SUBJECTS: Whakaari/White Island eruption; Queensland jobs; manufacturing jobs; National Rail Manufacturing strategy; ACCC digital platforms inquiry; nuclear power; renewable energy; UK election.
BRUCE SAUNDERS, STATE MEMBER FOR MARYBOROUGH: Well, good morning and welcome to the Downer Manufacturing plant here in Maryborough and it’s great to have the Leader of the Federal Opposition, Anthony Albanese here, better known here in this area as Albo and across Australia. It’s great to have Albo here to talk to the workers and talk about the great rail plan that the Australian Labor Party federally have. It mirrors what the Queensland Government rail plan is to keep manufacturing plants like this alive in Australia and because I’m very biased when I say that the best trains in Australia, if not the world, are produced here in this manufacturing plant. And I’d just like now to welcome Albo to the Downer facility and get him to say a few words.
ANTHONY ALBANESE, LEADER OF THE AUSTRALIAN LABOR PARTY: Thanks very much Bruce. Firstly I just wanted to express my condolences to the family of the six Australians who have now been identified of the eight fatalities so far as a result of the New Zealand disaster. It’s difficult to lose a loved one at any time, just before Christmas makes it particularly difficult and I think all Australia’s sympathies goes to those families. May I say also that I want to pay tribute to the skills and bravery of those who have been involved in the aftermath of this disaster.
It is very pleasing to be here at Downer. Just a week ago they celebrated 150 years of manufacturing right here in Maryborough. What we have here is Australian jobs creating trains for Australians to travel on. And it’s something that can’t be taken for granted because one of the things this workshop is doing is retrofitting, fixing up the mistakes that were made, when we contracted out under the coalition State Government to India, to build trains. Even though it can be done right here in Queensland. We need to keep Australian jobs in Australia wherever possible and this plant has been doing that for 150 years. The fact that trains that aren’t fit for purpose now have to be retrofitted shows that the short termism that looks at cost cutting and sending jobs overseas ends up costing more as well as costing Australian jobs.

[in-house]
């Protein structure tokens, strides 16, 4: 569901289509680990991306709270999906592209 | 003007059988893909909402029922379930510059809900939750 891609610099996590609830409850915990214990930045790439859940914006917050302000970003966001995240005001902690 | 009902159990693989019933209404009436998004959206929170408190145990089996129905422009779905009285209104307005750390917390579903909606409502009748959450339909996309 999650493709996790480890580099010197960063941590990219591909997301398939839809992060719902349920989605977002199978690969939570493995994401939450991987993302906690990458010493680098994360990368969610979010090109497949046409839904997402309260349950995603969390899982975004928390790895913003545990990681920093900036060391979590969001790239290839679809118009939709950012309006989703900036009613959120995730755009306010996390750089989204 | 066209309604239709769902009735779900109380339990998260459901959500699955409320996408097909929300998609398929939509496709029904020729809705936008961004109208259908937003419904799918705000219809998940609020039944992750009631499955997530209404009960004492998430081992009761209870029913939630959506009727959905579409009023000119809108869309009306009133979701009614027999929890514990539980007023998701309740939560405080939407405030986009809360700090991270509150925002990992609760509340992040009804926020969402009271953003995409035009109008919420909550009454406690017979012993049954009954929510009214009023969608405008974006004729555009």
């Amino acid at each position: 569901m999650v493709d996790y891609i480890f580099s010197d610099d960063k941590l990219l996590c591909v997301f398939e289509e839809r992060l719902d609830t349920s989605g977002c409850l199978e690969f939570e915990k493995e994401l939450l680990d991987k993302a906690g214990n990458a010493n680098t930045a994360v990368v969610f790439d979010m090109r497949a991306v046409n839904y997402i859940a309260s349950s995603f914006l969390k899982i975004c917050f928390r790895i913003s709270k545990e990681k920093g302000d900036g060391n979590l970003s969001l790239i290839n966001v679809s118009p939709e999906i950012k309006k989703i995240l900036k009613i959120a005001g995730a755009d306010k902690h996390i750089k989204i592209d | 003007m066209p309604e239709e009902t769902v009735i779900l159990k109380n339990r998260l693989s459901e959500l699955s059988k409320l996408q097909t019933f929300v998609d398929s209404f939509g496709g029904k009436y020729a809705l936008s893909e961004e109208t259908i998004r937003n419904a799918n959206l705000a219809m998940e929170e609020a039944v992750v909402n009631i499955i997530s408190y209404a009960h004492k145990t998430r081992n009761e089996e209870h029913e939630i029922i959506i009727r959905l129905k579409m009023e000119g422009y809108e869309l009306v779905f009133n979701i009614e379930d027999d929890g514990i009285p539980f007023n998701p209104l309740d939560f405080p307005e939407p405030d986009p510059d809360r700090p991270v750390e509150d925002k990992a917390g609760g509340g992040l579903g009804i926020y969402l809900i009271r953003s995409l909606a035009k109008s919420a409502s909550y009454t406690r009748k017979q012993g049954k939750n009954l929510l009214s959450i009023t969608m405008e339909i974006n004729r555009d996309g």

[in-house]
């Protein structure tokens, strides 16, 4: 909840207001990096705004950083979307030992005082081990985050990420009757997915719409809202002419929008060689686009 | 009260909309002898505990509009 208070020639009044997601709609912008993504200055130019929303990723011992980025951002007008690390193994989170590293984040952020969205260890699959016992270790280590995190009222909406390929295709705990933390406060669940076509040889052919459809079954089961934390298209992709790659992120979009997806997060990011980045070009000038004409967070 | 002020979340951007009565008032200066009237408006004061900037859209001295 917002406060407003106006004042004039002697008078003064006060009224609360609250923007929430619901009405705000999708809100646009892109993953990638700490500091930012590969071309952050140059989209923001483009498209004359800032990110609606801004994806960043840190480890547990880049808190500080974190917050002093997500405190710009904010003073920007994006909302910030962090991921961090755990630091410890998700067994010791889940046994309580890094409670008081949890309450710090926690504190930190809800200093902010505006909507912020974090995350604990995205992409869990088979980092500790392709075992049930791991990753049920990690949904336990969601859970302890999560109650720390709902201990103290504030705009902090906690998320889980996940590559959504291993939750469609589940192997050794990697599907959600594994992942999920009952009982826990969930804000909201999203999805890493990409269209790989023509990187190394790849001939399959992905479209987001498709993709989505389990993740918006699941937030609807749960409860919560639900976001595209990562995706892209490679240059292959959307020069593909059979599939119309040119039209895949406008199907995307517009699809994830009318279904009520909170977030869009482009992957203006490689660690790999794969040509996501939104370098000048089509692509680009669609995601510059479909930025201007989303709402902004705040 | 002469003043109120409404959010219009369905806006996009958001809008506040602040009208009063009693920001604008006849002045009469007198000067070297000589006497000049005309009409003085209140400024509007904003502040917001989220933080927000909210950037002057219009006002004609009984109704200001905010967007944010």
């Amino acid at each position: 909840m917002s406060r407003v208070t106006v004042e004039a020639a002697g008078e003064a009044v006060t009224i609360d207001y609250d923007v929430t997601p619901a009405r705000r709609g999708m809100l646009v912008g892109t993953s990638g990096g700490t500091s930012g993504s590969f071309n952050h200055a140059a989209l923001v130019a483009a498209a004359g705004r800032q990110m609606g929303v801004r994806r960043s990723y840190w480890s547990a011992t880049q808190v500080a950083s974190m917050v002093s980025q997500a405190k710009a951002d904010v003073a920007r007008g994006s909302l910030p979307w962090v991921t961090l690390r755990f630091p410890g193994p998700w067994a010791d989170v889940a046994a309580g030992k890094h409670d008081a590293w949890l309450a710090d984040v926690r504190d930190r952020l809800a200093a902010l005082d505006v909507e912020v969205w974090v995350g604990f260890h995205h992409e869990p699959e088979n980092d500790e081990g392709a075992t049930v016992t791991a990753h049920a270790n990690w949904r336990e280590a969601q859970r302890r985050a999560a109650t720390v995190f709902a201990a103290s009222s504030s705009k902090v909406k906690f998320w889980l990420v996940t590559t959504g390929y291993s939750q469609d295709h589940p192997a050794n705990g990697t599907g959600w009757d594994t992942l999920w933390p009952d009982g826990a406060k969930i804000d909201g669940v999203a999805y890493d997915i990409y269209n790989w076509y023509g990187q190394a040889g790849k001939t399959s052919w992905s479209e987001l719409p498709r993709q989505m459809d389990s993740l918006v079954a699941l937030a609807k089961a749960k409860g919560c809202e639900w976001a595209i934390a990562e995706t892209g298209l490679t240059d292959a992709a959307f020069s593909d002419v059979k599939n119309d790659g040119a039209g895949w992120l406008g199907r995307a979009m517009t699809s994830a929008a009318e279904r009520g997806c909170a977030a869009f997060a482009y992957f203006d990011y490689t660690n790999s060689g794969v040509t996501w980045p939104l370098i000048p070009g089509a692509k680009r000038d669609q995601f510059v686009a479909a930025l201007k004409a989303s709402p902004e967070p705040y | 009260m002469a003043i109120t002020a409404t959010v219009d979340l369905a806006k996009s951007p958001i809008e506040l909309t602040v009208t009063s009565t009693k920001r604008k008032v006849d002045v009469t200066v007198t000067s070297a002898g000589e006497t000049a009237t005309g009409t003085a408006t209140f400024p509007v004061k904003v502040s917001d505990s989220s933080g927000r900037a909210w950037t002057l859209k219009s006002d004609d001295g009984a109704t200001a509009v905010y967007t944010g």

What we need is a National Rail Manufacturing strategy and we will take one to the next election, working with State and Territory Governments so that we smooth out the manufacturing cycle. That will enable investment from companies like Downer and others in rail to make sure that jobs are created in a consistent way and it will also assist them to boost in terms of apprentices because they will have that certainty of those long term contracts smoothing out the cycle and getting away from boom and bust.
I met with all the workers today, Ken. Ken has worked here for 45 years and his father worked here for 50 years. It just shows companies and businesses such as this here in Maryborough aren’t just about the trains, the steel, the natural assets that go into building trains, it’s about people. And the people here today were very welcoming, it was a great honour to meet people. We had the delegates from the unions here behind us as well, and they were certainly very conscious about the fact that Scott Morrison shoved through the Parliament, without a single word of debate, anti-union legislation just last week. I’d say to Scott Morrison, how about you come to a plant like this and actually talk to some workers about how important unions have been in terms of occupational health and safety, in terms of wages and conditions for working people here in regional Queensland. Here in Queensland, we have a Labor Government that’s committed to manufacturing jobs. I say to the Federal Government, you need to get onboard with creating manufacturing jobs right here in Queensland as well.
Happy to take questions.
JOURNALIST: [inaudible] are you satisfied with the Government’s response to the report into the interim platforms in particular claims for a voluntary code of conduct [inaudible]